Here's something I don't write about all that much: Horror. Horror is a favorite genre of mine, but for some reason I often find it difficult to be impressed by them in recent times. Classics like The Exorcist still stay with me to this day, but more modern flicks like Ouija and however many Paranormal Activity films there are just fail to hold my interest. There are a few standouts like The Witch and The Babadook (which, OK, the latter is Australian), but I admit that I have some catching up to do when it comes to American horrors of this year.
My growing love and interest in film led me to look elsewhere, and I started delving into foreign films of all genres from all continents. I already knew about Asian horror thanks to the American remakes of J-horror classics The Grudge (Ju-on: The Grudge) and The Ring (Ringu). Being stubborn in my younger years, I was often deterred by the thought of reading subtitles, and by my fear of ghosts and the paranormal (which still kind of exists, but nowadays it's more of a fascination).
The difference between J-horror in particular and Western #horror struck me very quickly (as I'm sure it does with most). I often find myself much more engrossed and on edge with J-horror. It's probably something to do with the cultural differences and just how they see things compared to how we do. It's something we aren't exposed to — not just in horror, but films and life in general.
Japan, South Korea, Thailand all like to push boundaries further than we do, and the mythology behind the stories is utilized more so than Western horror. They can be as crazy and outrageous as they want and somehow have it work, but when Western cinema tries to make a monster horror that involves a girl with a giant monster mouth on her crotch, It's ridiculous and cringe-worthy (it's Tokyo Gore Police, for those of you who are utterly intrigued).
The People And The Paranormal
Though the idea of possession is once again becoming the most prominent aspect of A-horror (American horror), a lot of the time, the focus is on people. Usually, this is a psycho killer (or something of the sort) and a group of very unrealistically curious teens in some desolate house in the middle of nowhere. They all seem to initially find the whole prospect rather exciting — until they start getting slaughtered one by one.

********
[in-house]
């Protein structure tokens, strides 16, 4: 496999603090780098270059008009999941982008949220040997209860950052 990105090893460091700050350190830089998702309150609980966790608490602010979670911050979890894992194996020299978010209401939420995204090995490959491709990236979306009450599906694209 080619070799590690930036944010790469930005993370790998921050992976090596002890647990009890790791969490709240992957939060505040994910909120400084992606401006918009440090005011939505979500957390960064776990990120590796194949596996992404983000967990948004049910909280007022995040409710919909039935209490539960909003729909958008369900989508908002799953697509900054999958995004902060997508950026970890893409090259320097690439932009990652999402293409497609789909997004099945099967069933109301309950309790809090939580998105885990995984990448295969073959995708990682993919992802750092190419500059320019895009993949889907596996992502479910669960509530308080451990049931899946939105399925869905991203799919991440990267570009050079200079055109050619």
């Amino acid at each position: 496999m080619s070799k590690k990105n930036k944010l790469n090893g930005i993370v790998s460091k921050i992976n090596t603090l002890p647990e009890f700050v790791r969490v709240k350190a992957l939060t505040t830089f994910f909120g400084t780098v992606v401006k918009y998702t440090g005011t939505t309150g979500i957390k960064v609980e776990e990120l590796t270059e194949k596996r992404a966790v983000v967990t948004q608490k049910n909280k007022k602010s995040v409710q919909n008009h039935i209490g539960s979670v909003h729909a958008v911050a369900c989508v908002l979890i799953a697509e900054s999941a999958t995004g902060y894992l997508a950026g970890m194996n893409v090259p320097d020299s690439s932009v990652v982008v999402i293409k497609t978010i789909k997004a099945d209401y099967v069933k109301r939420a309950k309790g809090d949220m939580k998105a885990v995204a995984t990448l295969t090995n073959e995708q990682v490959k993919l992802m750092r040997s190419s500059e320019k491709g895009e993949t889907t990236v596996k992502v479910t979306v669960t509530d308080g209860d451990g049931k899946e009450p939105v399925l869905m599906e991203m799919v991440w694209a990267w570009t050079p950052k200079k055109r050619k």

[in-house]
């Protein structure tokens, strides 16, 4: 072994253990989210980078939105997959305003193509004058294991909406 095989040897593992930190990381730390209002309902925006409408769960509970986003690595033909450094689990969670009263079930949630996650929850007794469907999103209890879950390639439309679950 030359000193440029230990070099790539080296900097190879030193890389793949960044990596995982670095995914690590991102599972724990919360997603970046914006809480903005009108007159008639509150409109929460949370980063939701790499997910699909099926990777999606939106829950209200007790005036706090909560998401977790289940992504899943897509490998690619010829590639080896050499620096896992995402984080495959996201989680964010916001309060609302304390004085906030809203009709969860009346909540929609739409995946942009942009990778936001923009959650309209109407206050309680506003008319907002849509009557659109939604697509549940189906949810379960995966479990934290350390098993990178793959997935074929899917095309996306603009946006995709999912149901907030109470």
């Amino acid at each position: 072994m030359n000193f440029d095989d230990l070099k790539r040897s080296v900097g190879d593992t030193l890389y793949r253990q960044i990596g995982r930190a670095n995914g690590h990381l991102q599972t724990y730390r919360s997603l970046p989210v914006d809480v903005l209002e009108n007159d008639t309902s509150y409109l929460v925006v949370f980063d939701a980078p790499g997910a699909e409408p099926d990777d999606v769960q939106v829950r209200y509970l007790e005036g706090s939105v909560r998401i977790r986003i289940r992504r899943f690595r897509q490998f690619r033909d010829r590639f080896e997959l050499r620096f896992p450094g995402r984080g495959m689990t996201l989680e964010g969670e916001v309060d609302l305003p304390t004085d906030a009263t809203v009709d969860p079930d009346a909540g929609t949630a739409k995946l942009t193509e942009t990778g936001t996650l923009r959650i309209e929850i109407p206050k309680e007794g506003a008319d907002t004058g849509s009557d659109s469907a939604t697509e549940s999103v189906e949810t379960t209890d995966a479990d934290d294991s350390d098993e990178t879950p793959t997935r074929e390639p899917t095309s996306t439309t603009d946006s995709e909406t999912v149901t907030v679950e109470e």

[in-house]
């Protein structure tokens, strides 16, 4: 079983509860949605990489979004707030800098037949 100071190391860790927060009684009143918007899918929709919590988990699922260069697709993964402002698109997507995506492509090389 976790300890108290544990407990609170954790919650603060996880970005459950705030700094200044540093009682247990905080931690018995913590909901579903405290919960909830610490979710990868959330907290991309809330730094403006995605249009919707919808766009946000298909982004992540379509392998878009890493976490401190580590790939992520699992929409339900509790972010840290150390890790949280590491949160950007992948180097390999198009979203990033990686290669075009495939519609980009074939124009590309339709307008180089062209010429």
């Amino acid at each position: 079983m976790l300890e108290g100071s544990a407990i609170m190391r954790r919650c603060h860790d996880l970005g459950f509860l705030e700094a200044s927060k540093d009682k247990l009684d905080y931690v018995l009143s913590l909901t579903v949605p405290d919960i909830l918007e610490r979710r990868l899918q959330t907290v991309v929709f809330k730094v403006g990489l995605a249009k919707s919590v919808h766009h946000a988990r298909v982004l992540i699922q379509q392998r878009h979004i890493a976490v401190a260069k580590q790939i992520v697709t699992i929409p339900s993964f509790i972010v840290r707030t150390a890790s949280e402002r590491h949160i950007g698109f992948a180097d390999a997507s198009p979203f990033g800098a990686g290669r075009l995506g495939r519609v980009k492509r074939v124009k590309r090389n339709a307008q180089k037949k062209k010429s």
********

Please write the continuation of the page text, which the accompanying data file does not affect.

A-horror focuses on humans and society and the ugliness of people. So when it comes to "the bad guy," often he's just that — a guy, a human. Humans are killable, and that takes away a certain element of the fear. They also often get their reactions by way of jump scares, cheap thrills and a lot of gore.
Compare that to East Asian horror that doesn't use too much gore and focuses more on suspense and slow-burn psychological effects by using a lot of folklore and ghosts. The "bad guy" in Asian horror — particularly movies such as Ju-on and Ringu — is a kind of abstract representation of a killer. This theme goes a step further with the biblical undertones and mystery-thriller style of South Korean brilliance The Wailing.
These scenes often take place in a house and have the entity pop up in familiar places such as the bathroom or the bed — places that are closer to us and therefore create a more lasting impression. East Asian horror has also created its own distinct image of villains through girls with white faces and long, black hair, seemingly borrowing from Eastern Asia's ideal of beauty, particularly the Geisha look. That image has become iconic in all horror, and not just its native lands.